More than 30% of adults in the United States have unhealthy cholesterol levels, but fewer than half receive treatment. While you may know that having high cholesterol can increase your risk of developing heart disease, you may not know that the risk is nearly double the amount that’s carried by people with healthy cholesterol levels. At CardioHealth in Jacksonville, Florida, board-certified cardiologist Ramon Castello MD, FACC, FASE provides long-term treatment solutions, including help making heart-healthy lifestyle changes for patients with high cholesterol. To learn more, call or book an appointment online today.
Cholesterol is an essential substance that your body uses to produce healthy cells. The waxy material is also present in the fats that circulate in your blood.
The two different types of cholesterol that flow freely in your blood are categorized by how they behave:
Also known as “good” cholesterol — or H for happy — HDL cholesterol picks up excess blood cholesterol and carries it back to your liver for processing.
Also known as “bad” cholesterol — or L for lousy — LDL carries cholesterol throughout your body, where it builds up on the walls of your arteries and makes them narrow and hard.
Having high cholesterol means that Dr. Castello has diagnosed you with higher than normal levels of total (TC) cholesterol. For most people, high cholesterol is the result of unhealthy lifestyle choices combined with genetic factors that make them likely to develop the problem.
Smoking is one of the worst things you can do. Besides increasing your LDL cholesterol level, tobacco use also decreases your HDL.
Eating a diet that’s high in saturated fats or trans fats can increase your LDL cholesterol levels while leading a sedentary lifestyle can decrease your HDL cholesterol levels.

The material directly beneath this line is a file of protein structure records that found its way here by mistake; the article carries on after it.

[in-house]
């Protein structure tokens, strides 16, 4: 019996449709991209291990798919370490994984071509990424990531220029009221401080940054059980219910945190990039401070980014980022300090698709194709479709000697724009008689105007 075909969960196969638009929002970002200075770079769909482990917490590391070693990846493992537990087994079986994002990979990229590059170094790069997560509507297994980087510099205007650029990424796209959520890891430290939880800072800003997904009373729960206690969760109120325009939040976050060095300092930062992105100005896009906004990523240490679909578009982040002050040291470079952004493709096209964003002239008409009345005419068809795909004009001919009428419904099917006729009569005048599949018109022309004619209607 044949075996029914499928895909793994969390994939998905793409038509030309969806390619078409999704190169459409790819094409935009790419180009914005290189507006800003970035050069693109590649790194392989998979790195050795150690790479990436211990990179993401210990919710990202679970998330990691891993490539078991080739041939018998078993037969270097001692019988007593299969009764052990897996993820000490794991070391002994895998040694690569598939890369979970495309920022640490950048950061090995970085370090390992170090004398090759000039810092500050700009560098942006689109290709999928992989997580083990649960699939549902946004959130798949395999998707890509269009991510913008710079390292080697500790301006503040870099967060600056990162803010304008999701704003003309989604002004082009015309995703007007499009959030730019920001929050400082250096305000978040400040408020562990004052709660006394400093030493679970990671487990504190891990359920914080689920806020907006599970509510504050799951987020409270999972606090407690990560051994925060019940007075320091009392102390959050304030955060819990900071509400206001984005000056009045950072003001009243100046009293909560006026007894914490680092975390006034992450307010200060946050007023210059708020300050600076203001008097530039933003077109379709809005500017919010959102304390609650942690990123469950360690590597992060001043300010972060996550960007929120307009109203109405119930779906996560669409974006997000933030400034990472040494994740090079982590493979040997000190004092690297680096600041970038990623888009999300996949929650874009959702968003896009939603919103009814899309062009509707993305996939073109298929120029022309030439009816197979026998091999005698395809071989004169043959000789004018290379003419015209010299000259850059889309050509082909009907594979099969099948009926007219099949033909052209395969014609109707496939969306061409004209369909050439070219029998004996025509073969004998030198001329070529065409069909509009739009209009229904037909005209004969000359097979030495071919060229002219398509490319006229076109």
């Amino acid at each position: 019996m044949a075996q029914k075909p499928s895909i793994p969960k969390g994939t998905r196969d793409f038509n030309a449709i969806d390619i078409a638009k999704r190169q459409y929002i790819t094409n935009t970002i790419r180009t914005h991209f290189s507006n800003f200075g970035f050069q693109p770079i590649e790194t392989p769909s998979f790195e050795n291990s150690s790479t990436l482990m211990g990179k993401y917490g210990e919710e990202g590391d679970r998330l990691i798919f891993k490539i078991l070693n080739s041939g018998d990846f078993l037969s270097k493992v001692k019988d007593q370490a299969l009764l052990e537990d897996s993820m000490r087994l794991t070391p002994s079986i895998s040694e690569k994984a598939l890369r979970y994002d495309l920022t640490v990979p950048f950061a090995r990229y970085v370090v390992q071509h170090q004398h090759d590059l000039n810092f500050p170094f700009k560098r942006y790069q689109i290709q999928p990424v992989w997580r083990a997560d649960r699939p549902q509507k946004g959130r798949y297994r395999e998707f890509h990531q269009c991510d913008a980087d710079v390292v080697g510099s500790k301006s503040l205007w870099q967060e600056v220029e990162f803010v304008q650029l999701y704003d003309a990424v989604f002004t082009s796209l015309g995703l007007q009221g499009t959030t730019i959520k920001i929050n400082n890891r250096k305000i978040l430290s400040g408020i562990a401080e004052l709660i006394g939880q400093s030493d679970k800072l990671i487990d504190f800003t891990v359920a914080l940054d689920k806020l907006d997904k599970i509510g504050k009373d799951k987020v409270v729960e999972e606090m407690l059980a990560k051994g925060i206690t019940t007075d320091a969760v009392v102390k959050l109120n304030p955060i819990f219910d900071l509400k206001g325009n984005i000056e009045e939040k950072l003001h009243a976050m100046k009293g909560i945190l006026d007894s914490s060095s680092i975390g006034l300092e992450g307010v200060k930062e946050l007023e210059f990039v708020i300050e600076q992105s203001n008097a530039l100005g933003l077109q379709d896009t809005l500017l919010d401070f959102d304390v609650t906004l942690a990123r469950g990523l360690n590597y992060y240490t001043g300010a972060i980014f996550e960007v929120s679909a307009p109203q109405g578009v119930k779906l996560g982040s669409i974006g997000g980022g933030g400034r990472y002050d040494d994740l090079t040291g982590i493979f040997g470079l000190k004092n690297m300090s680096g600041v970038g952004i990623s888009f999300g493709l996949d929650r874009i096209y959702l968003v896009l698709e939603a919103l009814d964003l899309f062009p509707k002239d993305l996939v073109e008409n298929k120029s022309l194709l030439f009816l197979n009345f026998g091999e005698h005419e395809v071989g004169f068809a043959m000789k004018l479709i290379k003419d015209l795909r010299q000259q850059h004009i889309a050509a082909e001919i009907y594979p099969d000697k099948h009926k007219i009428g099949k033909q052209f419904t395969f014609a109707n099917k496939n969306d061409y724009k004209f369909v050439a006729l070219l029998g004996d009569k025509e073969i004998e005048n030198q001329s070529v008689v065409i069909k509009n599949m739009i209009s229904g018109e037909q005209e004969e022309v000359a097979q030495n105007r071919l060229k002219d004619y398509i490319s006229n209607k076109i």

If high cholesterol runs in your family, you may carry a genetic mutation that makes it harder for your body to clear LDL cholesterol from your blood.
For some people, certain medical conditions may contribute to the problem: kidney disease, diabetes, hypothyroidism, and obesity, for example, are all associated with high cholesterol.
The best way to diagnose it is by having a blood test. Your cholesterol levels are assessed with a lipid panel, which is a fasting blood test that requires you to avoid all food and liquids — other than water — for at least nine hours before your blood is drawn.
Healthy cholesterol levels are:
Unhealthy cholesterol levels are:
High cholesterol is a highly treatable problem that usually responds well to a combination of lifestyle changes and medications, preferably statins.
The most current indications and guidelines to treat cholesterol are based on the percentage risk of developing coronary heart disease in 10 years, which depends on cholesterol levels and the presence or absence of clinical risk factors.
Four patient groups have been defined, each of which requires a distinct treatment method:
To learn more about how you can achieve healthy cholesterol levels, call or book an appointment online today.